For the Hearth Culture book, I have chosen to read A Brief History of the Druids by Peter Berresford Ellis. The first edition was published in 1994 (under the previous title The Druids) and my copy is the second Edition (2002). Peter Berresford Ellis is a historian, literary biographer, and novelist who published many books based on his Celtic Studies interests. In the first four chapters of A Brief History of the Celts, Ellis quickly describes the basic roles of the druids for the ancient Celts. He explains the difficulty to trace a truthful portrait of the druids as several references to Druids are far from absolutely knowledgeable. Most of the texts consist of the anti-Celtic propaganda of the Roman Empire, with extremely biased opinions and views, relegating the Druids as bizarre and barbaric priest indulging horrendous human sacrifices or looking for augury in the entrails of their victims. Another issue encountered by scholars like Ellis, is the fact that many stories sees the Druids as romantic figures like Merlin in the Arthurian Legends. To Christians, the Druids are often reduced the status of the Druids as wizards and soothsayers. Ellis quickly and describes that “Apart from a vague acknowledgement that the Druids were the intellectual class of the ancient Celts, they are usually perceived as variations of religious mystics and priests.” (p. 12). Ellis later decodes the etymology of the word ‘druid’. The book is a very carefully researched study of what Ellis has determined was a social class of Celtic society. Ellis defines the functions of the Druids, which is comprised of “philosophers, judges, teachers, historians, poets, musicians, physicians, astronomers, prophets, political advisers or counselors” (p. 14). Ellis goes further by explaining the origin of the Druids and by elaborately describing them through foreign eyes, and also through Celtic eyes.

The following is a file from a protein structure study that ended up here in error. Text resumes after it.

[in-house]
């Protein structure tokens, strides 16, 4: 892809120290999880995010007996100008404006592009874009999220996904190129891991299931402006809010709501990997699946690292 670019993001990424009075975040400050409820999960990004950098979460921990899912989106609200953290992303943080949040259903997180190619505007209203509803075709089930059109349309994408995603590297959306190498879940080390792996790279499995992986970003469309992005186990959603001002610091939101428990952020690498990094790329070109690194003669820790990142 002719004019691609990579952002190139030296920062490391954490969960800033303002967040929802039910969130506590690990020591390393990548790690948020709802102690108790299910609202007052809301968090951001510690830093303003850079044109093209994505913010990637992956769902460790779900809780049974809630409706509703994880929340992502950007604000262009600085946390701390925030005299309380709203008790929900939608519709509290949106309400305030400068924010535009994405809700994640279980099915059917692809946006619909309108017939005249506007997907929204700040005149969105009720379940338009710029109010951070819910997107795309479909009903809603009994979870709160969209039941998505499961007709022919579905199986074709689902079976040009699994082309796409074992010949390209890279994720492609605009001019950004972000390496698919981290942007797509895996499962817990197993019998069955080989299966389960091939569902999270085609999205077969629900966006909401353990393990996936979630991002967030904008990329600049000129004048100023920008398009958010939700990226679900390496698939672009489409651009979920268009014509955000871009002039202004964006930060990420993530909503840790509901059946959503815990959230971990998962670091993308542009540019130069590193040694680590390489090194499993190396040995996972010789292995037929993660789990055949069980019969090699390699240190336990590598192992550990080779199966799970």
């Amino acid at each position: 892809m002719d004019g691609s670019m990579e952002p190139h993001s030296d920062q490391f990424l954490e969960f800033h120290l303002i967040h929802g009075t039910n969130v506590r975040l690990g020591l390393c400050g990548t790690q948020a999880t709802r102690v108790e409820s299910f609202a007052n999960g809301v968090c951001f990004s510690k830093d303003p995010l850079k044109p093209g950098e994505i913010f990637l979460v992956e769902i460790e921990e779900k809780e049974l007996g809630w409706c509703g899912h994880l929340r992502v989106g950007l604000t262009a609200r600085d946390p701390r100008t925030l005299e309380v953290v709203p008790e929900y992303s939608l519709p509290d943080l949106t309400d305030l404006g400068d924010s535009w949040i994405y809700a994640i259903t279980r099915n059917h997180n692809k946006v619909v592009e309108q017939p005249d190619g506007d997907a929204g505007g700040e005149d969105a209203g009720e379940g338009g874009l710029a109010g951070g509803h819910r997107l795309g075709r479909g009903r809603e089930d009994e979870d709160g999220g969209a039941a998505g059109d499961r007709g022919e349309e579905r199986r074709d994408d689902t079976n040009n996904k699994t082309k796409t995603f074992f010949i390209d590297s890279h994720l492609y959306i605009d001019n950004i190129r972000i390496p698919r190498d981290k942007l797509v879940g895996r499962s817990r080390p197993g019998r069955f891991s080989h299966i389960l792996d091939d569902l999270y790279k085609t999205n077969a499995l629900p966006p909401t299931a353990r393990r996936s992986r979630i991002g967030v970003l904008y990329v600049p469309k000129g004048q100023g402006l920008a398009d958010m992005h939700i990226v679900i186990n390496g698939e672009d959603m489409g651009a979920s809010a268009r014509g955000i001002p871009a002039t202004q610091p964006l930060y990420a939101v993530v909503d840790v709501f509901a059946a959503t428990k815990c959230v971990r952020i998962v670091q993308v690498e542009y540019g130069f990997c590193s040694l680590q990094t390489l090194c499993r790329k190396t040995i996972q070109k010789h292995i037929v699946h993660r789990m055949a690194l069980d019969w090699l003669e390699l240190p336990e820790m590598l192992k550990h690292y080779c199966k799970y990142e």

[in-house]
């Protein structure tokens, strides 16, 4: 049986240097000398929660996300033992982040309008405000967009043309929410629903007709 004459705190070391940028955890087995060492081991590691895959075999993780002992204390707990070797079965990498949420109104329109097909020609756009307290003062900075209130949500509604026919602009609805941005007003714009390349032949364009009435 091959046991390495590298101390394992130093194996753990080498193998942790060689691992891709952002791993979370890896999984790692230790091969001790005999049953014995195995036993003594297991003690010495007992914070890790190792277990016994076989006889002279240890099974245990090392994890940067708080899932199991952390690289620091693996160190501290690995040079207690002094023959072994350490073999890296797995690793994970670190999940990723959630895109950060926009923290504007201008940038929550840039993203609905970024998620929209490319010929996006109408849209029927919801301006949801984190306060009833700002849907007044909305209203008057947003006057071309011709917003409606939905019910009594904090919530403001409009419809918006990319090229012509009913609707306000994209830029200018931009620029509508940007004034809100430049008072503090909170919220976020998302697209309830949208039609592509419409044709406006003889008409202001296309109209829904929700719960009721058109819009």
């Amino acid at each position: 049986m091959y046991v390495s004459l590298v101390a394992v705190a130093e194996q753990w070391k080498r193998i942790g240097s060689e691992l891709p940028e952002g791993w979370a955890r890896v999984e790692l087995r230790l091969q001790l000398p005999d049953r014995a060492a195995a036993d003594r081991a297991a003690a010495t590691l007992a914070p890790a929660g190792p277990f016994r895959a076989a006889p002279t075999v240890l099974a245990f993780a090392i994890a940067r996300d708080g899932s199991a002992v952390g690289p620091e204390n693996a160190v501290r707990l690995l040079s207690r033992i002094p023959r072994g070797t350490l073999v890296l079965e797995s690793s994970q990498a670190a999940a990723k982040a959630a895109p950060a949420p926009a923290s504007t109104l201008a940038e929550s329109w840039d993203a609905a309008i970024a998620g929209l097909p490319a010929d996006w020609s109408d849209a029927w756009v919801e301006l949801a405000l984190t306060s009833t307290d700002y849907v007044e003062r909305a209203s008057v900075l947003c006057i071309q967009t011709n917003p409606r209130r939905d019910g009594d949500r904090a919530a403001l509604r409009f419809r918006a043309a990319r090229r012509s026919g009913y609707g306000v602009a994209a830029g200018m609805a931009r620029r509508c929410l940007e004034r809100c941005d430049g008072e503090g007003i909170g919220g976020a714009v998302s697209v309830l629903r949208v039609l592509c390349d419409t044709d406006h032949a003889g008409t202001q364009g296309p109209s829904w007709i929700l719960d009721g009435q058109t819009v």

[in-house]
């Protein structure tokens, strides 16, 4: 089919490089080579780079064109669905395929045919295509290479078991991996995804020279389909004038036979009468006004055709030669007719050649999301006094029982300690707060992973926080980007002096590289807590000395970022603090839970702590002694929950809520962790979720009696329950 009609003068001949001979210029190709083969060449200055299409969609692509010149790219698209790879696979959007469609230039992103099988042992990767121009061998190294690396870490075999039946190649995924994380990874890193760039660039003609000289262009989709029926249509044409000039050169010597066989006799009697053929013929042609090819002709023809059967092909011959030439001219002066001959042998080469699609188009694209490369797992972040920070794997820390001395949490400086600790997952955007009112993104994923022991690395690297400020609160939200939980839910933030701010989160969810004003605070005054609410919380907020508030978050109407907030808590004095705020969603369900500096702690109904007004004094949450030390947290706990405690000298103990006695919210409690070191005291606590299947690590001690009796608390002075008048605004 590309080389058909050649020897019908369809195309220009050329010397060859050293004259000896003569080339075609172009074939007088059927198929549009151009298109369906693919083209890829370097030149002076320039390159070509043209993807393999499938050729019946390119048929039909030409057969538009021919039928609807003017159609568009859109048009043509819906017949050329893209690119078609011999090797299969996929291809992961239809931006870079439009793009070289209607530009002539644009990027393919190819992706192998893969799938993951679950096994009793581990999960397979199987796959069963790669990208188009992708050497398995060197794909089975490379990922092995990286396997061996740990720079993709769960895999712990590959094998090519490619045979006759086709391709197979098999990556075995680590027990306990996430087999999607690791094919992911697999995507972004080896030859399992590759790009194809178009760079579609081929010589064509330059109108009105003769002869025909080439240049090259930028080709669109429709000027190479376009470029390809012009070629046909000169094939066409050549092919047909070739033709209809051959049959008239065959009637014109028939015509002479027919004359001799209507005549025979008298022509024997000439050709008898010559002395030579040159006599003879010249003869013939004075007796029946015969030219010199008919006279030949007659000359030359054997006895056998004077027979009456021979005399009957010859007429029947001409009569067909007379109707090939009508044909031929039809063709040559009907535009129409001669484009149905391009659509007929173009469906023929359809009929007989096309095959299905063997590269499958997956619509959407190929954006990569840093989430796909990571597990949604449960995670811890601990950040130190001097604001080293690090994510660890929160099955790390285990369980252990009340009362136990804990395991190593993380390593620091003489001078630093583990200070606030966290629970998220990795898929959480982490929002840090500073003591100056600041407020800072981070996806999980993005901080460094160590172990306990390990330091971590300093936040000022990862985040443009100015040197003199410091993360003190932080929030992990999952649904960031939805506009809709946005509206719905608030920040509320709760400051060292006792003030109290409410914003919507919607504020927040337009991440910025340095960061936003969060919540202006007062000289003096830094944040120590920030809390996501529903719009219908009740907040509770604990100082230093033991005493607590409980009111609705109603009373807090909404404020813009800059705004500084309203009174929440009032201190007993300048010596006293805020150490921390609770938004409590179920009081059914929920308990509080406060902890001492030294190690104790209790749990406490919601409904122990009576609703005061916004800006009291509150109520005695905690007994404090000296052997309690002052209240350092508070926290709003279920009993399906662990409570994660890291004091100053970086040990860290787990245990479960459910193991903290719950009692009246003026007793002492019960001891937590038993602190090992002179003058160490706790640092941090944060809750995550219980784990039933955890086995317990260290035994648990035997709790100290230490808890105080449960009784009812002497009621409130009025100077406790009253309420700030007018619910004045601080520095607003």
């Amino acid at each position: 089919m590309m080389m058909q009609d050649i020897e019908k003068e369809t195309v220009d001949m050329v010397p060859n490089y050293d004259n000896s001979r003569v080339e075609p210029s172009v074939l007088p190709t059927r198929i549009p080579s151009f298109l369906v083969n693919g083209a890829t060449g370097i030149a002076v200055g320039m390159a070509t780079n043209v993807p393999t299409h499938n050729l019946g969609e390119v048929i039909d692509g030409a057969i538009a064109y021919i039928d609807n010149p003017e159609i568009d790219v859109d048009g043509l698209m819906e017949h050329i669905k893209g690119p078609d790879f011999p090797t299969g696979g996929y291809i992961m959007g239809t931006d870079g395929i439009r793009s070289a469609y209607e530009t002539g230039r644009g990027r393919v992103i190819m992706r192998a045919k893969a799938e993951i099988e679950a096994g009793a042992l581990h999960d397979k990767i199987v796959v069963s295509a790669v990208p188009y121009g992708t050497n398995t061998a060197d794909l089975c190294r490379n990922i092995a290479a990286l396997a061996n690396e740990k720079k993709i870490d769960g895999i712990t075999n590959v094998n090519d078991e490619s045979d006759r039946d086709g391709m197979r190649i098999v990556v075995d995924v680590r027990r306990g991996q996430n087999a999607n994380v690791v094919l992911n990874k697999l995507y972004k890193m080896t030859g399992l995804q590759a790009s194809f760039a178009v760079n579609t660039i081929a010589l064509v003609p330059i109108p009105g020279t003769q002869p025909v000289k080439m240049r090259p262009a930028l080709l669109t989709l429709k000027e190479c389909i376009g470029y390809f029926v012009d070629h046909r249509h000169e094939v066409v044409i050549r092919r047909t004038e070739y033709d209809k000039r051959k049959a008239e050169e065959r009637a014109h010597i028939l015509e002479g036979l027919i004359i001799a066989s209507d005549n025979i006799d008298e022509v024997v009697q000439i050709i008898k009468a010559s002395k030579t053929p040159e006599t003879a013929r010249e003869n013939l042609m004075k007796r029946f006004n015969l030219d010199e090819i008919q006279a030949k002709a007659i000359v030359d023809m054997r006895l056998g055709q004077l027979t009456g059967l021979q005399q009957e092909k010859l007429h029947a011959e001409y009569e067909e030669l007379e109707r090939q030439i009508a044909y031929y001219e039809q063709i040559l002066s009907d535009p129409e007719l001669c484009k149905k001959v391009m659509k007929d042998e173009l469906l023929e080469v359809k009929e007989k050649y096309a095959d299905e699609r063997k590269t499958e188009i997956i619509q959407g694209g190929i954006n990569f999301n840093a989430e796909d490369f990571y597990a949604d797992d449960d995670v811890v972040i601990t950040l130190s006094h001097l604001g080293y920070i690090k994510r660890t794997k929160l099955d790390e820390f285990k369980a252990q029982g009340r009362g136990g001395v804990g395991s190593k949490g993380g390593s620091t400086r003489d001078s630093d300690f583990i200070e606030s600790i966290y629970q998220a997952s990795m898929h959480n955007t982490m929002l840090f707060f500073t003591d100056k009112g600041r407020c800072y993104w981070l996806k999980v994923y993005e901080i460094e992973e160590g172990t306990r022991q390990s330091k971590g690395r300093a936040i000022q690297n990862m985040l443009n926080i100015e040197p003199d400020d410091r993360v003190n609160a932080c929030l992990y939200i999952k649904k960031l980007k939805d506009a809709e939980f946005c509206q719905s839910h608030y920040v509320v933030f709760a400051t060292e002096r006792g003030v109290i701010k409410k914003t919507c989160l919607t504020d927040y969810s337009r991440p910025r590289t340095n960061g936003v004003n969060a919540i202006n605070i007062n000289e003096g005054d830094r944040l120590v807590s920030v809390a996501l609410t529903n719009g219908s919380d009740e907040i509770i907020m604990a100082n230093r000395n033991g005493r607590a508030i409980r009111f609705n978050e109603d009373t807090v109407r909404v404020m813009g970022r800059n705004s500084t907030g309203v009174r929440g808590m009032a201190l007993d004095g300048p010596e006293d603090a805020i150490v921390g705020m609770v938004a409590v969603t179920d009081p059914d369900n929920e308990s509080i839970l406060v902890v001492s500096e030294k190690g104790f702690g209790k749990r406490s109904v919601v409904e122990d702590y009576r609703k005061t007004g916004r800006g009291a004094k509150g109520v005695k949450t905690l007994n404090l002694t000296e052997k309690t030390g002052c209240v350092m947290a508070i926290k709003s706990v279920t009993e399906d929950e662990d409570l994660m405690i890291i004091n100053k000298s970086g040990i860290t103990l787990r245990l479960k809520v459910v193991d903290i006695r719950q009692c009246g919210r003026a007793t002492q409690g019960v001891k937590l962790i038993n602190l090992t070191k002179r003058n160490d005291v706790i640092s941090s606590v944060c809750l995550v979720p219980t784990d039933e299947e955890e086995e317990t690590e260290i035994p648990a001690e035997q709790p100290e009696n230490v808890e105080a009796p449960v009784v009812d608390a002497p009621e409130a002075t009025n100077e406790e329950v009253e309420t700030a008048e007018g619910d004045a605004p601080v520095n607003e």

One fascinating chapter is dedicated to female Druids and it strengthened my knowledge about the fact that Celtic women were distinct in the ancient world for the liberty and rights they enjoyed and the position they held in society. Compared to their counterparts in Greek, Roman, and other ancient societies, they were allowed much freedom of activity and protection under the law. By contrast, Roman law dictated that a woman was the property of her husband. Ellis also explain the religion of the Druids in a chapter, and refers to numerous Irish, Welsh and Scottish mythologies regarding early leaders and ancient deities, various law codes still in existence into the Christian era, and rounds off his own conclusions regarding the nature of the druids. An interesting note by Ellis is the similarities between Hindu and early Celtic cultures, and suggests that the common factors between the two may reach back to their common Indo-European heritage. It rejoins the ADF vision, which is based on ancient Indo-European traditions, which also includes Vedic culture. Ellis also mentions an enclave of Celts living in Turkey and the degree to which Celtic traditions remained constant between this group and those with which Caesar was familiar.